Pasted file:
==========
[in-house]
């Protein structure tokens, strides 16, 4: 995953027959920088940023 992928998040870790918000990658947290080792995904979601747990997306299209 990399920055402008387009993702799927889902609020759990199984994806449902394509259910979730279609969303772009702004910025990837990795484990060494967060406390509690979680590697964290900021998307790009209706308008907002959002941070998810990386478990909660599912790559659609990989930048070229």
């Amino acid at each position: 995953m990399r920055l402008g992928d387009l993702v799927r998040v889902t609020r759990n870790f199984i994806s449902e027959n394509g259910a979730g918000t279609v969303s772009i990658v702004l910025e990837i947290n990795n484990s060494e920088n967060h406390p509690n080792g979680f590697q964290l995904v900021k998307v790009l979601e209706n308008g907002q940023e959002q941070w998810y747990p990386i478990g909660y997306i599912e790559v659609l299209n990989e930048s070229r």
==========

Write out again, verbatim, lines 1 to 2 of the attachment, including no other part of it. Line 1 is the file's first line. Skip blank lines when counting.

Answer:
[in-house]
């Protein structure tokens, strides 16, 4: 995953027959920088940023 992928998040870790918000990658947290080792995904979601747990997306299209 990399920055402008387009993702799927889902609020759990199984994806449902394509259910979730279609969303772009702004910025990837990795484990060494967060406390509690979680590697964290900021998307790009209706308008907002959002941070998810990386478990909660599912790559659609990989930048070229």